The programme of giving third Covid vaccinations to people with compromised immune systems has been a “chaotic failure”, charities have said, with fewer than half of those eligible contacted about a third jab before an NHS deadline this month.
Surveys by Blood Cancer UK and Kidney Care UK found that for both groups of patients, between 55% and 60% had yet to be invited to get a third injection, seen as particularly vital for conditions which affect people’s immune systems, as they are generally less protected by two jabs.
The charities said many of those who responded were desperately worried and were struggling to get information about a third vaccination. Some people with blood cancer had resorted to going to vaccination centres without an appointment, pleading for a third dose, Blood Cancer UK said.
Official figures show there were 45,066 confirmed new Covid cases in the UK on Thursday, the highest daily total since mid-July.
Kidney Care UK said the poor communication highlighted what seemed to be a “woeful lack of preparation” for the programme, the guidance for which was agreed on 2 September.
The third dose programme for people with compromised immune systems is separate to the wider rollout of booster jabs being offered to everyone over 50, and others with clinical vulnerabilities, which started on 15 September.
A survey by Blood Cancer UK of just under 2,900 people with blood cancer showed that by 11 October – the date by which NHS England said people should have been sent invitations for third jabs – only 44% had received one.
The charity said ministers appeared to have lost sight of the issue, with Sajid Javid, the health secretary, telling the BBC on 2 October that the “vast, vast majority” of immunocompromised people had been offered the third dose.
Blood Cancer UK said the programme was a “chaotic failure”. Its chief executive, Gemma Peters, said delays were causing “huge distress and anxiety”, adding: “It is now clear that the rollout of the third doses for the immunocompromised has been a failure that was poorly planned and badly implemented.”
A similar Kidney Care UK survey found more than 40% of kidney patients eligible for a third vaccine had not received any contact by 14 October, and of those who did contact a GP or specialist, 80% said it was hard to arrange their appointment.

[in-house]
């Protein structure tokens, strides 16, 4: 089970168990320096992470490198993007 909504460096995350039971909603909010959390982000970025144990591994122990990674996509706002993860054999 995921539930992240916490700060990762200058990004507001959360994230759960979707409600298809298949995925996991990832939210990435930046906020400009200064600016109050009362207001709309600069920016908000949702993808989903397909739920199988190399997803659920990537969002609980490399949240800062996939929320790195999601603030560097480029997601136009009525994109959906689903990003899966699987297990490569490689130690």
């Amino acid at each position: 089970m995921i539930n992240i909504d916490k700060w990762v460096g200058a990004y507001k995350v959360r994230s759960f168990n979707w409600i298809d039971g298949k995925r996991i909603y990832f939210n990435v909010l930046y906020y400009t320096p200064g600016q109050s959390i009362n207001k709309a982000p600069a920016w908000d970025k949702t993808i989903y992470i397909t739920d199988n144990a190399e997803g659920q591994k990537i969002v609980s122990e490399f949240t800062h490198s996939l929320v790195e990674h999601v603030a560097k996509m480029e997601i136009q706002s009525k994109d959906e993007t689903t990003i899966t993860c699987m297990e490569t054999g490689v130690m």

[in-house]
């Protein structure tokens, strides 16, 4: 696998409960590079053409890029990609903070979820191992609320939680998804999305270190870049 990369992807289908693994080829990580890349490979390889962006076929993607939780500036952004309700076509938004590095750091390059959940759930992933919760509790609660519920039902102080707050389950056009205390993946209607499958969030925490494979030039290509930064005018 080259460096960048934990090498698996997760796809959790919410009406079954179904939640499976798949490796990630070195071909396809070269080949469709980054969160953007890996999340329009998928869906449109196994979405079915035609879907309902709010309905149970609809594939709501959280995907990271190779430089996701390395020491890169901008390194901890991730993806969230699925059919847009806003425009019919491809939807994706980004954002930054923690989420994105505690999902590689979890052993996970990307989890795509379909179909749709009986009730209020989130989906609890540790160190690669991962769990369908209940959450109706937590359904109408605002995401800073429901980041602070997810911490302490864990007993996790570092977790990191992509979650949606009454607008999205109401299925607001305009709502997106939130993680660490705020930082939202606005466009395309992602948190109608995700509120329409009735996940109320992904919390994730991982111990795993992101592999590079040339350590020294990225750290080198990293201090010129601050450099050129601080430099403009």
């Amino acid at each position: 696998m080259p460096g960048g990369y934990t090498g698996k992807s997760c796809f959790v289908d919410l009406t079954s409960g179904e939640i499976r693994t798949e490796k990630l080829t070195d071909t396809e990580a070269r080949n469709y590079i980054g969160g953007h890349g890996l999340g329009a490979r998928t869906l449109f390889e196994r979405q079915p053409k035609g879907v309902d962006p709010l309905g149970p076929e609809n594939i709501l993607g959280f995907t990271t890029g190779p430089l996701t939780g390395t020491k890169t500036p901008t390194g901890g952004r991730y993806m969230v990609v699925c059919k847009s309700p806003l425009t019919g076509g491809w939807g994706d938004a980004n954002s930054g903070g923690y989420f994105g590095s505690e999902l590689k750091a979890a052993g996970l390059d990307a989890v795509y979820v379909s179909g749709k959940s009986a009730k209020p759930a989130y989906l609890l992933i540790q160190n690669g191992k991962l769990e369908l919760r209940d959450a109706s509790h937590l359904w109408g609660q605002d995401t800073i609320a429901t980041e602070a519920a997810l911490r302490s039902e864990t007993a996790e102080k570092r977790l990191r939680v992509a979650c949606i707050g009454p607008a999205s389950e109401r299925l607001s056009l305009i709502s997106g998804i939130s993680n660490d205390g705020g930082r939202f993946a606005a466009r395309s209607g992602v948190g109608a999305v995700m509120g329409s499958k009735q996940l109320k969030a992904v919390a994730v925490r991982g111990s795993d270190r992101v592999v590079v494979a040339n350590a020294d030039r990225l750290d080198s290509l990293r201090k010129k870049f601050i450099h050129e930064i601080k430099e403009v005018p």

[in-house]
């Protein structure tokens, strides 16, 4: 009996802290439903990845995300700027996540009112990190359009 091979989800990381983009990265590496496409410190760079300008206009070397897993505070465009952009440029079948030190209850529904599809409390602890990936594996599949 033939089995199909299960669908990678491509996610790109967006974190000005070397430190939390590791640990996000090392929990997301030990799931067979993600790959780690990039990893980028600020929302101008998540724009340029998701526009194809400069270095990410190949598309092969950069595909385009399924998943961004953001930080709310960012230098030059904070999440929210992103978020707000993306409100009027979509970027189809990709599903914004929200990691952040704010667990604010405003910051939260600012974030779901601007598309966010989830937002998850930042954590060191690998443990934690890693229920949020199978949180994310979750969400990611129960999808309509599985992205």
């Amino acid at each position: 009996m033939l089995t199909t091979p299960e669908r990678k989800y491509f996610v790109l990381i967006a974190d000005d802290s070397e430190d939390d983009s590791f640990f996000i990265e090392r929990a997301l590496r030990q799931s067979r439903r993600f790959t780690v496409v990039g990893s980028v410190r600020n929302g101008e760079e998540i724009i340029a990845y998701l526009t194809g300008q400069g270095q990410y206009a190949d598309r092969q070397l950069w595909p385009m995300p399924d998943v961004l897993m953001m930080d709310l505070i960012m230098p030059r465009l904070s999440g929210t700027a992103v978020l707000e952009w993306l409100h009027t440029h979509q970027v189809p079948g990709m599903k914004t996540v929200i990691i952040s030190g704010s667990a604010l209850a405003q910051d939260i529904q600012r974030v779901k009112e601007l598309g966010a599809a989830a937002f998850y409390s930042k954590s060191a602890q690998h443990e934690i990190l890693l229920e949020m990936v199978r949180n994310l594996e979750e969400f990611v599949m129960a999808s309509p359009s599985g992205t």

Fiona Loud, a policy director at the charity, said: “This continued confusion leaves inexcusable exposure to risk for thousands of kidney patients. At this stage of the pandemic we are extremely disappointed to see that immunosuppressed people with kidney disease have not been supported to get this additional protection with barrier after barrier being placed in front of them. It needs immediate resolution.”
Meanwhile, a Guardian analysis of NHS England booster jab data, which includes third jabs for immunosuppressed people, suggests the wider booster programme may also have difficulties, with the data showing no apparent sign of the programme gathering pace since the first figures were released on 1 October.
The Guardian understands that unlike with the first Covid vaccinations, the NHS will not formally work down through groups by clinical priority for standard booster jabs, instead sending invitations to anyone eligible provided it is at last six months since their second vaccination.
Paul Hunter, a professor of medicine at the University of East Anglia, said that in the week to 12 October there were an average of 161,824 booster or third vaccinations a day in England, around half the rate seen six months ago for second doses.
Hunter said the booster campaign did seem “somewhat more sluggish”, while stressing that this could often be the case when vaccination campaigns entered subsequent stages.
Prof John Drury, a social psychologist at Sussex University and a SPI-B member, said the daily figures for booster shots had a rather “flat” profile which “echoes in some way the overall vaccination programme in the UK, which rather worryingly lost momentum some time ago and has fallen behind that of many other European countries”.
He said one issue could be the removal of most Covid restrictions. “Seeing so many more people resuming pre-pandemic activities may have strengthened the perception in some that the pandemic is receding and therefore boosters are not needed.”
An NHS spokesperson said: “In addition to hospitals and primary care teams identifying and offering patients the third dose, the NHS is now directly contacting all eligible patients to ensure no one is missed.”